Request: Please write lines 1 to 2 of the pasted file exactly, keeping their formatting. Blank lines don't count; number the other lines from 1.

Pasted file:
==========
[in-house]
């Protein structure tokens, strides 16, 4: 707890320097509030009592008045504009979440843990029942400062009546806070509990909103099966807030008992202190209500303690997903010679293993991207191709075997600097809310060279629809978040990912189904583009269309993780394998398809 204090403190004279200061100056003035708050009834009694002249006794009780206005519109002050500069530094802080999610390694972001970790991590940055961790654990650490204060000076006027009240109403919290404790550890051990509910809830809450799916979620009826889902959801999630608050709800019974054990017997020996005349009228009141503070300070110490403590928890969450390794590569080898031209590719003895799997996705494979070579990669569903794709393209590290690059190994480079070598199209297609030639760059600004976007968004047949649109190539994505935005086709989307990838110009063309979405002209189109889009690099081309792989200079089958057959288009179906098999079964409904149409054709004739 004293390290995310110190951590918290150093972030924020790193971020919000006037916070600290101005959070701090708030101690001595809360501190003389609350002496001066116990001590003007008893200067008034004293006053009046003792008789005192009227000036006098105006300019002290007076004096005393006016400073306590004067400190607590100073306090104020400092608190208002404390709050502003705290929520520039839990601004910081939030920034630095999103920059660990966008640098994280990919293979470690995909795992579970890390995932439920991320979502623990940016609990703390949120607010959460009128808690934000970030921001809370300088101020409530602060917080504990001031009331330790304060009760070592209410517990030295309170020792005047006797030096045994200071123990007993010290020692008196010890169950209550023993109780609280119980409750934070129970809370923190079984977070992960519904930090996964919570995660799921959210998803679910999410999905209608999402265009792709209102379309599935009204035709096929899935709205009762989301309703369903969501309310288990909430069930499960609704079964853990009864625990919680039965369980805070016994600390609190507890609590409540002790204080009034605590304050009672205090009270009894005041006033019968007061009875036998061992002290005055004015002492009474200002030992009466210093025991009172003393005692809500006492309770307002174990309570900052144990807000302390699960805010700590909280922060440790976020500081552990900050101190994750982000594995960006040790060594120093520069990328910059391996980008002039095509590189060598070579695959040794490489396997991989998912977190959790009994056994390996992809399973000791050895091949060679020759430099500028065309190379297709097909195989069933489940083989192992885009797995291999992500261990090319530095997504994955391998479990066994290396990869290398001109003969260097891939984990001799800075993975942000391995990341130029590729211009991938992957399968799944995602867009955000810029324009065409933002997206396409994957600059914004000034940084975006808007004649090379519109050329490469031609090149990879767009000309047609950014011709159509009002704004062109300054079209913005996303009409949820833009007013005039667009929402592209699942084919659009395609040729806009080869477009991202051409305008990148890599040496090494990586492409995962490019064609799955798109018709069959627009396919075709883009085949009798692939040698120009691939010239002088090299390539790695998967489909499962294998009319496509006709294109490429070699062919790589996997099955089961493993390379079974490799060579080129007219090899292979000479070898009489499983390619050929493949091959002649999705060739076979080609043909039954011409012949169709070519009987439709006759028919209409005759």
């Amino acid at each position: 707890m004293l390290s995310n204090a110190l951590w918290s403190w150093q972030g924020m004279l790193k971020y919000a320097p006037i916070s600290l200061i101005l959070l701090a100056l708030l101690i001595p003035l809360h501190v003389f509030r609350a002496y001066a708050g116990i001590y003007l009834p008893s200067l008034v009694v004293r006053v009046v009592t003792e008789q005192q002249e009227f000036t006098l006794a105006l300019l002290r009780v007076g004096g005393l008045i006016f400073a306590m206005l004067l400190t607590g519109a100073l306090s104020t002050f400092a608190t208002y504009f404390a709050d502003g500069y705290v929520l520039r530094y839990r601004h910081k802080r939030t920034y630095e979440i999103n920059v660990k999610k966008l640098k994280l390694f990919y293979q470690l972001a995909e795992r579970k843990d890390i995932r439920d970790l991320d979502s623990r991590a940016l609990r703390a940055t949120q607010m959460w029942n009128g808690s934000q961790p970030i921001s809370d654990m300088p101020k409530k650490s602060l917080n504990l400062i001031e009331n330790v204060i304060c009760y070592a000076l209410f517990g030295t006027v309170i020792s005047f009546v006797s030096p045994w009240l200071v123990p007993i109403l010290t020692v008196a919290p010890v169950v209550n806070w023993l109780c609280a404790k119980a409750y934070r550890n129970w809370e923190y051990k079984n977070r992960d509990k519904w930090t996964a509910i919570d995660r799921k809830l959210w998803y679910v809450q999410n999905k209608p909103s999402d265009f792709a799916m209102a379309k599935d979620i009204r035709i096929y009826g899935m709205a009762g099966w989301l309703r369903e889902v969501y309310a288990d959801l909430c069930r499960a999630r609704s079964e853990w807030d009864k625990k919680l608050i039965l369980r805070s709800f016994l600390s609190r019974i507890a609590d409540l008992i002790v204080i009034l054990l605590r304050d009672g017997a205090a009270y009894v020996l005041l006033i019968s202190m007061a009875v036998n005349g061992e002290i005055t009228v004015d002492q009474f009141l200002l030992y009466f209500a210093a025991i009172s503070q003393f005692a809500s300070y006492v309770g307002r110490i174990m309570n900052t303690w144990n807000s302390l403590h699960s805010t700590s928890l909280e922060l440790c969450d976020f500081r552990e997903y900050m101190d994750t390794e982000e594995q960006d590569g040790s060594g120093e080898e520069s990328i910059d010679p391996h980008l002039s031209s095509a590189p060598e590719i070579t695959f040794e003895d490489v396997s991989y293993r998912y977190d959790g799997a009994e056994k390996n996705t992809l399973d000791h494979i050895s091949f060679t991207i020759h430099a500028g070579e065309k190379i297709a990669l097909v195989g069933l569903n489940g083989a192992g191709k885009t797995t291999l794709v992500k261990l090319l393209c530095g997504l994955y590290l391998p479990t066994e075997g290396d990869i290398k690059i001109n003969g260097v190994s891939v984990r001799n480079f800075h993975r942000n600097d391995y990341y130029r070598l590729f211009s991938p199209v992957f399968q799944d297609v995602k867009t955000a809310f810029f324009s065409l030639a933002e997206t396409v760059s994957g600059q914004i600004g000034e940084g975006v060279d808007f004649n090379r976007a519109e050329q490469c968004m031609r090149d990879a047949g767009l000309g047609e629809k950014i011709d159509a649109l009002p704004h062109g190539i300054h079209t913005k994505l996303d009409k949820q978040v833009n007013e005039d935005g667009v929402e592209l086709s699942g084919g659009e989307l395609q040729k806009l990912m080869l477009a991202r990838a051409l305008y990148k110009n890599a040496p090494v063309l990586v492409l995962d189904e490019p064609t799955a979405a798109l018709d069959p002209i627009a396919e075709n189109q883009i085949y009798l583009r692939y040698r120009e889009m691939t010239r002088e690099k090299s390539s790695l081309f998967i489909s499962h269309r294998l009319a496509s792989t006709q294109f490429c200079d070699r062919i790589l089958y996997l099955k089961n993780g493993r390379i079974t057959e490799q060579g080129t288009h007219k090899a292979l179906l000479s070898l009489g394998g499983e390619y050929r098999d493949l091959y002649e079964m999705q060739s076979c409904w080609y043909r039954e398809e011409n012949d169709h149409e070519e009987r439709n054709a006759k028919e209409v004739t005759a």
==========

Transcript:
[in-house]
């Protein structure tokens, strides 16, 4: 707890320097509030009592008045504009979440843990029942400062009546806070509990909103099966807030008992202190209500303690997903010679293993991207191709075997600097809310060279629809978040990912189904583009269309993780394998398809 204090403190004279200061100056003035708050009834009694002249006794009780206005519109002050500069530094802080999610390694972001970790991590940055961790654990650490204060000076006027009240109403919290404790550890051990509910809830809450799916979620009826889902959801999630608050709800019974054990017997020996005349009228009141503070300070110490403590928890969450390794590569080898031209590719003895799997996705494979070579990669569903794709393209590290690059190994480079070598199209297609030639760059600004976007968004047949649109190539994505935005086709989307990838110009063309979405002209189109889009690099081309792989200079089958057959288009179906098999079964409904149409054709004739 004293390290995310110190951590918290150093972030924020790193971020919000006037916070600290101005959070701090708030101690001595809360501190003389609350002496001066116990001590003007008893200067008034004293006053009046003792008789005192009227000036006098105006300019002290007076004096005393006016400073306590004067400190607590100073306090104020400092608190208002404390709050502003705290929520520039839990601004910081939030920034630095999103920059660990966008640098994280990919293979470690995909795992579970890390995932439920991320979502623990940016609990703390949120607010959460009128808690934000970030921001809370300088101020409530602060917080504990001031009331330790304060009760070592209410517990030295309170020792005047006797030096045994200071123990007993010290020692008196010890169950209550023993109780609280119980409750934070129970809370923190079984977070992960519904930090996964919570995660799921959210998803679910999410999905209608999402265009792709209102379309599935009204035709096929899935709205009762989301309703369903969501309310288990909430069930499960609704079964853990009864625990919680039965369980805070016994600390609190507890609590409540002790204080009034605590304050009672205090009270009894005041006033019968007061009875036998061992002290005055004015002492009474200002030992009466210093025991009172003393005692809500006492309770307002174990309570900052144990807000302390699960805010700590909280922060440790976020500081552990900050101190994750982000594995960006040790060594120093520069990328910059391996980008002039095509590189060598070579695959040794490489396997991989998912977190959790009994056994390996992809399973000791050895091949060679020759430099500028065309190379297709097909195989069933489940083989192992885009797995291999992500261990090319530095997504994955391998479990066994290396990869290398001109003969260097891939984990001799800075993975942000391995990341130029590729211009991938992957399968799944995602867009955000810029324009065409933002997206396409994957600059914004000034940084975006808007004649090379519109050329490469031609090149990879767009000309047609950014011709159509009002704004062109300054079209913005996303009409949820833009007013005039667009929402592209699942084919659009395609040729806009080869477009991202051409305008990148890599040496090494990586492409995962490019064609799955798109018709069959627009396919075709883009085949009798692939040698120009691939010239002088090299390539790695998967489909499962294998009319496509006709294109490429070699062919790589996997099955089961493993390379079974490799060579080129007219090899292979000479070898009489499983390619050929493949091959002649999705060739076979080609043909039954011409012949169709070519009987439709006759028919209409005759």